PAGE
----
Several studies of the growth of the budding yeast Saccharomyces cerevisiae
indicate that growth is constant throughout the cell cycle. Protein synthesis does not appear to vary during the cell cycle [18
]. Measurement of a protein synthesis reporter in single cells or measurement of growth by estimating cell volumes by microscopy of synchronized cultures supported this conclusion [19
]. Other studies reported growth rate changes during the cell cycle [21
]. By examining dry cell mass by interference microscopy, Murdock Mitchison reported a growth rate of 0.17pg/min during G1, followed by a double growth rate of 0.32pg/min after budding (, solid line). When measuring growth by volume using light microscopy for the same cells, Mitchison observed a slightly different pattern: cells grew at a given rate until before budding, then growth slowed down, then it increased at a faster rate (, dashed line). A recent examination of the growth rates of S. cerevisiae
cell division cycle (cdc) mutants that arrest at different points of the cell cycle cells using volume displacement (coulter counter) support this idea of varying growth rates during the cell cycle. Cells arrested at different cell cycle stages grow at different rates and the maximal cell size reached in the arrest varies greatly between cell cycle stages (). Cells arrested in G1 by the inactivation of the single CDK in budding yeast, Cdc28, grow the most [23**
]. High growth rates were also observed in anaphase-arrested cells. Cells that arrest at the time of cell cycle entry or in metaphase exhibited lower growth rates. Microscopic measurements of wild type single cells also suggested a slowing of growth at the time of budding, indicating that at least some of the differences in growth rate observed in cell cycle arrests are not artifacts of the cell cycle arrests [23**
Growth during the cell cycle in S. cerevisiae
One mechanism whereby cell cycle events affect growth is through changes in the actin cytoskeleton. In order to grow in size, cells must fuse new lipid vesicles with the cell membrane. The vesicles are transported to sites of fusion on actin cables by Myosin V [24
]. The actin cytoskeleton undergoes dramatic changes during the cell cycle (). In G1 phase, actin cables are evenly distributed throughout the cytoplasm, resulting in uniform vesicle deposition, isotropic growth and spherical cell morphology (). As cells enter the cell cycle, the actin cytoskeleton becomes polarized through the action of the Cln cyclin G1 CDKs () and vesicle deposition occurs apically at the site of bud emergence (). After initial bud emergence, growth remains limited to the developing daughter cell, but becomes isotropic to create a spherical bud () [24
Studies of cdc mutants and of cells treated with the mating pheromone α-factor, which polarizes the actin cytoskeleton and causes mating projection formation, showed that polarization of the actin cytoskeleton decreases growth. Mutants that arrest with high G1-CDK activity (cdc34
mutants) or form mating projection showed decreased growth and protein synthesis rates compared to other cell cycle arrests. Preventing actin polarization after pheromone treatment suppressed the growth inhibitory effects of pheromone [23**
]. Inactivation of actin organizers or inactivation of cyclin-CDK activity also improved the growth of cells that arrest with a hyper-polarized actin cytoskeleton such as cdc34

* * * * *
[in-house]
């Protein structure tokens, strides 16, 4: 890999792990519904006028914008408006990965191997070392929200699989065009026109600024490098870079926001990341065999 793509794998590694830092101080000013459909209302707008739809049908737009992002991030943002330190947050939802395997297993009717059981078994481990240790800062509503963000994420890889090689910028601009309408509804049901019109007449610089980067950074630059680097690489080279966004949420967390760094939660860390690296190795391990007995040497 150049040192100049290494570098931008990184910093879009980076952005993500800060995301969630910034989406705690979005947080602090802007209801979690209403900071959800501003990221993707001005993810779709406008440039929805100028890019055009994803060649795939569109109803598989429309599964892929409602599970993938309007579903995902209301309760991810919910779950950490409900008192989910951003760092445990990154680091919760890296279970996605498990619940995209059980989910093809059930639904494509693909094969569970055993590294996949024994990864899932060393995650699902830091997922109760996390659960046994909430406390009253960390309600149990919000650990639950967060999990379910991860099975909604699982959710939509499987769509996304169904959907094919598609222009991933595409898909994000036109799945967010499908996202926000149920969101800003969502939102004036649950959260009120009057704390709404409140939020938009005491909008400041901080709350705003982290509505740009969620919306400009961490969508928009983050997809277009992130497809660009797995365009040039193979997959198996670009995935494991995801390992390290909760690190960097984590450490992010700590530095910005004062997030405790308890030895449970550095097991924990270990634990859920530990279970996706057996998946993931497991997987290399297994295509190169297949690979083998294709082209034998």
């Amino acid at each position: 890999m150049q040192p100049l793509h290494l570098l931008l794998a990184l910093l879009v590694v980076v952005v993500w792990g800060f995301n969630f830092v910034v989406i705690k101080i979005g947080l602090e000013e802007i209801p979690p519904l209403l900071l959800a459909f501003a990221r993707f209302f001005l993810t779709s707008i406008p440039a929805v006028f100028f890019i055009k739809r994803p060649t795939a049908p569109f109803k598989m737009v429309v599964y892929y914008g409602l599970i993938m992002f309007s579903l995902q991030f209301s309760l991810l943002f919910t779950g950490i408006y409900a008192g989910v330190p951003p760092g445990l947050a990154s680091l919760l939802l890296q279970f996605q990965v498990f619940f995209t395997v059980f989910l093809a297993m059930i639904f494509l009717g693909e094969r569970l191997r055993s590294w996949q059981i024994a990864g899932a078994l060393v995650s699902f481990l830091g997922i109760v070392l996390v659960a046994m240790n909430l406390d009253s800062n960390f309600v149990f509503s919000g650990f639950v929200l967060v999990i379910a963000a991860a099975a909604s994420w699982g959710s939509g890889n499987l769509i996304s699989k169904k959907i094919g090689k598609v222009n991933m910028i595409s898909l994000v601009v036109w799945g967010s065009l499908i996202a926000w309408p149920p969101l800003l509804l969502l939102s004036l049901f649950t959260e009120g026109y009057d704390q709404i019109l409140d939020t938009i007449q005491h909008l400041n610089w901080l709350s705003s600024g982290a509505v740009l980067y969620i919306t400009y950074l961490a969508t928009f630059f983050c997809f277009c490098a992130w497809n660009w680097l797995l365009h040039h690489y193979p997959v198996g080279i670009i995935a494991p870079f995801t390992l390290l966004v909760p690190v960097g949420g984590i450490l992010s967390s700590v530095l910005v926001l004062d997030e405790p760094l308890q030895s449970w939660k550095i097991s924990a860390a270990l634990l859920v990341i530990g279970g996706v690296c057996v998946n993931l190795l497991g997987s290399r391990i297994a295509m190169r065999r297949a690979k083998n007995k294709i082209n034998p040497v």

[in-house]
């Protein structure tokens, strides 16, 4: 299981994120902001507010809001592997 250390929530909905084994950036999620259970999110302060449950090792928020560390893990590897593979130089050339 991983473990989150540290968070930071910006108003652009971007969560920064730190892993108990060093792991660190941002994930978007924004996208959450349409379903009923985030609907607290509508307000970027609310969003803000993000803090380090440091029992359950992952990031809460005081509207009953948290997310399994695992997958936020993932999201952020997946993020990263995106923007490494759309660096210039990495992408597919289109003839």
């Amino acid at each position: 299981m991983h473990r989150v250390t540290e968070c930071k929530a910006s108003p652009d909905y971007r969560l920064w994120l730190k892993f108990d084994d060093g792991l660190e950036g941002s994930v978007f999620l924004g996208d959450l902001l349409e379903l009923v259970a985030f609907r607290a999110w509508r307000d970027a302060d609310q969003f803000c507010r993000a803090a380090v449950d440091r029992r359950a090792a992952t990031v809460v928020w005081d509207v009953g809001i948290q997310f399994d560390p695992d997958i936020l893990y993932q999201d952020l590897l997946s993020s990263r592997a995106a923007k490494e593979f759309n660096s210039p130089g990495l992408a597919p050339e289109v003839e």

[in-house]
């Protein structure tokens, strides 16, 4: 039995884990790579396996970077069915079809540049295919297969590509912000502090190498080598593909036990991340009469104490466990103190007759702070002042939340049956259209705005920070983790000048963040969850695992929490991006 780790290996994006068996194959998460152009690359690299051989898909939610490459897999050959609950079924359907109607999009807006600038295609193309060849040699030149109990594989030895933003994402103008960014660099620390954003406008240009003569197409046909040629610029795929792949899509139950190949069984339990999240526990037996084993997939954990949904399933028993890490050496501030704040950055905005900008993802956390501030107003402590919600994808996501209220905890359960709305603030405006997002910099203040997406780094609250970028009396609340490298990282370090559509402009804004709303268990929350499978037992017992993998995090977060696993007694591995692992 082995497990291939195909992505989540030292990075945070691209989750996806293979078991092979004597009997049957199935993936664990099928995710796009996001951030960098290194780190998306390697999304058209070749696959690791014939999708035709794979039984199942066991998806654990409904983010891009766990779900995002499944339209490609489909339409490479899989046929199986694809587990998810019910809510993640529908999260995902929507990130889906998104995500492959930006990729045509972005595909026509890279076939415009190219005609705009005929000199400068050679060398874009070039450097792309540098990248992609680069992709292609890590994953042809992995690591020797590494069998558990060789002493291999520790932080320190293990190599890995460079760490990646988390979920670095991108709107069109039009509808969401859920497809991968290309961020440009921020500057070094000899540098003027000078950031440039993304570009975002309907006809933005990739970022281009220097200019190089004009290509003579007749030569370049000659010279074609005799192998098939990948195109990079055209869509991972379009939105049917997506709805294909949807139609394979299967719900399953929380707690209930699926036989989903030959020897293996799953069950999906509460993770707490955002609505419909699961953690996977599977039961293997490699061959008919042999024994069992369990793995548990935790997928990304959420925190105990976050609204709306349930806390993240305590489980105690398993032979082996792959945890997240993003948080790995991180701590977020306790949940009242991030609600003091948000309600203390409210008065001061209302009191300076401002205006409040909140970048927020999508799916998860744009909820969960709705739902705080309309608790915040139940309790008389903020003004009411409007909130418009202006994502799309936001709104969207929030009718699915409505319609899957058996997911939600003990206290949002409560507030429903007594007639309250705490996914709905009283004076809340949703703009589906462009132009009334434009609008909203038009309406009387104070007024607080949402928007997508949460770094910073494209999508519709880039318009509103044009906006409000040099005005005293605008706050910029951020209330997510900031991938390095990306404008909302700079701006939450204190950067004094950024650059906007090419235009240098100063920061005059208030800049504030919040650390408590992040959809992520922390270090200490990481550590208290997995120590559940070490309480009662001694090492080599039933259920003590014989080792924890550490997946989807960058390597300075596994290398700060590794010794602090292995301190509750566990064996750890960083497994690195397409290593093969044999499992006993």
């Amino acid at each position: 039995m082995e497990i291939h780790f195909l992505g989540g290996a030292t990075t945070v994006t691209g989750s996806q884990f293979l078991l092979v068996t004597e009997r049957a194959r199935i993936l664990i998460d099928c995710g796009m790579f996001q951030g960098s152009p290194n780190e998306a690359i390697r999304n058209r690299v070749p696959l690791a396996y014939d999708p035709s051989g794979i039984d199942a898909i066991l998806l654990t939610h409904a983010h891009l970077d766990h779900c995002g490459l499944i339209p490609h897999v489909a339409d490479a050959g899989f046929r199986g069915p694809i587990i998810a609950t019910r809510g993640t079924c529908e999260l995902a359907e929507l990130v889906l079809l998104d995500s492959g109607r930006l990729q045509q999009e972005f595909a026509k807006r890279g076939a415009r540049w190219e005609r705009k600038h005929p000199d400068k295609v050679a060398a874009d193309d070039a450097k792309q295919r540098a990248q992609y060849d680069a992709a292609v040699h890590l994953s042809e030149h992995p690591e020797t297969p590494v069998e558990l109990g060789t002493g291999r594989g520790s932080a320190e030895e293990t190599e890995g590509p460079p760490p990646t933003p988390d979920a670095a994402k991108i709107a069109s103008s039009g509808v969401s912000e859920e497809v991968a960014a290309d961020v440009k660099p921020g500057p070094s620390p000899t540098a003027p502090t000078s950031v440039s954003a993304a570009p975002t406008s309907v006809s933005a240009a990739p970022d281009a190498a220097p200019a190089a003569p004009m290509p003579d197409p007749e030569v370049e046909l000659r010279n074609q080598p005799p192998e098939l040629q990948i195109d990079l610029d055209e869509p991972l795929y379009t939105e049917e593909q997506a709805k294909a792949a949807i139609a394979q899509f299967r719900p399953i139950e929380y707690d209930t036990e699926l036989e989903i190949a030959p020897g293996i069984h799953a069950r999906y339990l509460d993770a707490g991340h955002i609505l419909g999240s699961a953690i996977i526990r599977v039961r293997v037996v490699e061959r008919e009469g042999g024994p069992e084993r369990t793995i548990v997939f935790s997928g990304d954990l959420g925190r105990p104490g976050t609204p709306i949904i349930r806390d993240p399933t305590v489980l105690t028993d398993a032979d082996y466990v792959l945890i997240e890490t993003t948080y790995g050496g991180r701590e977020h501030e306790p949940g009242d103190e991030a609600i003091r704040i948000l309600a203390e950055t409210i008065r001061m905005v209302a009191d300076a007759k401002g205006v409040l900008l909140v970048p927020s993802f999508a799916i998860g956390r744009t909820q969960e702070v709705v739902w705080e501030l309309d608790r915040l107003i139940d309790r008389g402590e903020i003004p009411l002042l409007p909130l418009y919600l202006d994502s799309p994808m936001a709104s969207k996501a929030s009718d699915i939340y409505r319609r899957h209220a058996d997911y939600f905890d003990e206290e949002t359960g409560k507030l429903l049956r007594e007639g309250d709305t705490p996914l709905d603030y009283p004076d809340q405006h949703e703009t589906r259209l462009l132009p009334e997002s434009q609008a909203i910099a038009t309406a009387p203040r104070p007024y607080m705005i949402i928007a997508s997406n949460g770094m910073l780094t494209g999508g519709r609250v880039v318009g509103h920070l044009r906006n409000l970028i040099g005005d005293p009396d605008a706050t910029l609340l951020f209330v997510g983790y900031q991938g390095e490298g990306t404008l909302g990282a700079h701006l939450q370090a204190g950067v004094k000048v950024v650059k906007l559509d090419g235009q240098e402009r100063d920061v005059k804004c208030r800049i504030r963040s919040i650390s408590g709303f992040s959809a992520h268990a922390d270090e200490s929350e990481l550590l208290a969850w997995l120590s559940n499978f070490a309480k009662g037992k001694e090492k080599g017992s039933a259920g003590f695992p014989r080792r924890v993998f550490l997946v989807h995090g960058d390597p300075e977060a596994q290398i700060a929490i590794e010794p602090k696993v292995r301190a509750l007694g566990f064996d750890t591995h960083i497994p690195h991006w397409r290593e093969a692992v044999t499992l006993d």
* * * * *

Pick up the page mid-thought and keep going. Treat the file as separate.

The actin cytoskeleton not only affects growth but also appears to influence cellular density. Murdock Mitchison predicted that cell density peaks around the time of budding [21
]. Several studies provided experimental proof for this prediction [21
]. How do changes in the actin cytoskeleton affect cell growth and density and are these two events connected? A simple hypothesis is that at the time of budding, the cell surface increases at a lower rate but initially protein synthesis continues at the same rate. This results in a temporary (<30min) uncoupling of cell surface growth and protein synthesis and hence increased cell density. The basis for this observation could be the properties of apical growth: there is limited space at the bud tip and only few vesicles are incorporated into the membrane to contribute to cell surface growth (). Initially protein synthesis continues unabated causing a transient increase in cell density. Sometimes thereafter feedback mechanisms are activated that down-regulate protein synthesis in response to actin hyperpolarization.
How actin polarization leads to the down-regulation of protein synthesis is not understood, but the analysis of mutants defective in secretion could provide a framework for how to think about this signaling mechanism. In cells defective for secretion, unincorporated vesicles accumulate [30
]. Secretion mutants also show decreased protein synthesis rates [31
]. The cell wall integrity (Pkc1) pathway, which senses cell wall stress [32
], down-regulates protein synthesis in these secretion mutants [33
]. Polarized growth may create a similar situation as is observed in secretion mutants. The area of membrane where vesicles can be deposited is limited (), which may lead to the accumulation of unincorporated vesicles. This could cause activation of the Pkc1 pathway and hence a down-regulation of protein synthesis.
Other cell cycle events could also regulate growth in budding yeast. Cells arrested in metaphase, grow relatively little compared to G1 arrested cells, although the actin cytoskeleton is not highly polarized in this arrest. Regulators of anaphase entry, i.e. the ubiquitin ligase APC, could accelerate growth as cells exit from mitosis and resume rapid growth. Like in S. pombe, duplication of the DNA content could also accelerate growth. However, given the poorly defined nature of G2 in S. cerevisiae, detecting this growth rate change may be difficult.